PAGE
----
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Jail priests who don't report Abuse

johnsmith

Moderator
Staff member
Jail the priests


Personally, I think it's a good call. For to long the church has been a protected species despite them showing time and time again that they don't deserve that protection.


PS. I tried to copy the article on here but the forums software didn't like it, so all I can give you is the link. It didn't even like the link until I changed the name of it
 

HBS Guy

Head Honcho
Staff member
Priests in Queensland will now be compelled to break the seal of confession to report child se xual abuse or face three years in jail.

New laws passed through Queensland Parliament will force members of the clergy to report known or suspected cases of abuse to police.

The legislation means religious institutions and their members are no longer able to use the sanctity of confessional as a defence or excuse in child s ex abuse matters.

Police Minister Mark Ryan said the laws would ensure better protection for vulnerable children.
 

SethBullock

Moderator
Staff member
Jail the priests


Personally, I think it's a good call. For to long the church has been a protected species despite them showing time and time again that they don't deserve that protection.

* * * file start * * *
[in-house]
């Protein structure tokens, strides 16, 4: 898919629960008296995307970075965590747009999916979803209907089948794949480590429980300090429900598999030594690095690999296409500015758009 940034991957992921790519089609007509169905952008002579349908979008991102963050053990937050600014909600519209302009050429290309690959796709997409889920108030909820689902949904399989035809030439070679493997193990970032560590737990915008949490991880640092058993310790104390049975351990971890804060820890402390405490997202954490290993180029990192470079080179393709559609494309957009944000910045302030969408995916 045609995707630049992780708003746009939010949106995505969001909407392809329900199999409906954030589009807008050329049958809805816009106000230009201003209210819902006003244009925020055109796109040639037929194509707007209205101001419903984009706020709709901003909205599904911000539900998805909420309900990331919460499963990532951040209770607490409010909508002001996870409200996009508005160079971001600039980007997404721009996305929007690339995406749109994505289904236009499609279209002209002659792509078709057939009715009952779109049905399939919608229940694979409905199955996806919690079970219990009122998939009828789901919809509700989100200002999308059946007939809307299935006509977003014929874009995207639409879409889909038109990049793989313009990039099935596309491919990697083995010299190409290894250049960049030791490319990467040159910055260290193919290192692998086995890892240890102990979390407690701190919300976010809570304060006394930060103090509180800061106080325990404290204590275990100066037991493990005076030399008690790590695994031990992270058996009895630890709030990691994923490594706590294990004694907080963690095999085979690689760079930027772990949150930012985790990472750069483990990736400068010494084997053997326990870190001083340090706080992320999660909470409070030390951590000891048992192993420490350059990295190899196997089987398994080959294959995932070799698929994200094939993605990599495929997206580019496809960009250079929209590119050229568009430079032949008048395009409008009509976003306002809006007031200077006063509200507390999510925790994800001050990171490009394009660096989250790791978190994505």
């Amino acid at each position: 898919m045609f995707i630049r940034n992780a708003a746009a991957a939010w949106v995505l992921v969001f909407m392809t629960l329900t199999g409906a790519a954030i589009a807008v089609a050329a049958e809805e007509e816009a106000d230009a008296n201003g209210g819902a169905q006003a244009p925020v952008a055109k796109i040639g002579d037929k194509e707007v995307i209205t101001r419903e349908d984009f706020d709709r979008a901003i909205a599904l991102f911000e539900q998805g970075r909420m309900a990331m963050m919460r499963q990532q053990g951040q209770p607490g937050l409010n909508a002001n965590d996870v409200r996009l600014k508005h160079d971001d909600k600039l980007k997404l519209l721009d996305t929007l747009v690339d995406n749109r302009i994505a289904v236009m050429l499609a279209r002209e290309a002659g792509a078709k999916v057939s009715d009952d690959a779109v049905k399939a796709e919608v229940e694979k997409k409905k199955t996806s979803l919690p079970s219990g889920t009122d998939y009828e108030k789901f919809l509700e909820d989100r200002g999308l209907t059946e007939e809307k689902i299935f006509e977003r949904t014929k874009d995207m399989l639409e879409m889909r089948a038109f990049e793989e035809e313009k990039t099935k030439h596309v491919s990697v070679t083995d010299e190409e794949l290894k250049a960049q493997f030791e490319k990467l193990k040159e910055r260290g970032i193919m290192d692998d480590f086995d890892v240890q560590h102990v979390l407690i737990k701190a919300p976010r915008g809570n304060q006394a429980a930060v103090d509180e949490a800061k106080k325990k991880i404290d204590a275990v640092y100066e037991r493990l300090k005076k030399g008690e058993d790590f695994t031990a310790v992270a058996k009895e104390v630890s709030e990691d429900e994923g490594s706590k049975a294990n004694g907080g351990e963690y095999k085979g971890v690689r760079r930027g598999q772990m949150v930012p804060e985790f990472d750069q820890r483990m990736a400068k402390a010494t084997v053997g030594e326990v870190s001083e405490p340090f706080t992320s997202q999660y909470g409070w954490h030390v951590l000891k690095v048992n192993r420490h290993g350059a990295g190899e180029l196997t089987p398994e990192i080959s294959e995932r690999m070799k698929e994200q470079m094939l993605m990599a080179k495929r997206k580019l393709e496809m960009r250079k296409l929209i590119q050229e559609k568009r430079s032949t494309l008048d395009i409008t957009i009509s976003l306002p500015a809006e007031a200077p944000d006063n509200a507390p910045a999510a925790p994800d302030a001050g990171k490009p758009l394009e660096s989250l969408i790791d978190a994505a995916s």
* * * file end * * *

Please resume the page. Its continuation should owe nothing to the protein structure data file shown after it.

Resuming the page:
PS. I tried to copy the article on here but the forums software didn't like it, so all I can give you is the link. It didn't even like the link until I changed the name of it
In the U.S. the clergy are considered to be "mandatory reporters" in about half of the states. Should be all of them.

Honestly, I think any adult should be a mandatory reporter under the law, including spouses of the suspect.
 

DreamRyderX

Active member
..

Holy See Upholds Confessional Seal in Response to Australian Royal Commission



Source: The National Catholic Register
September 7, 2020

MELBOURNE, Australia — The Australian bishops have provided the federal government with the Holy See’s observations on 12 recommendations of a 2017 report on child ⓢⓔⓧ abuse in the country's institutions.

In response to a recommendation regarding the seal of confession and absolution, the Holy See reiterated the inviolability of the seal and that absolution cannot be conditioned on future actions in the external forum..........continued
I wonder who will win this in the long run?

The Catholic Church, or the Australian Government.

AFAIK the Australian Constitution, nor any Australian Law that I am aware of, protects an Australian Citizen's Right to exercise a Freedom of Religion, or anything similar to what the US Constitution's First Amendment's Unalienable Rights affirm & protect.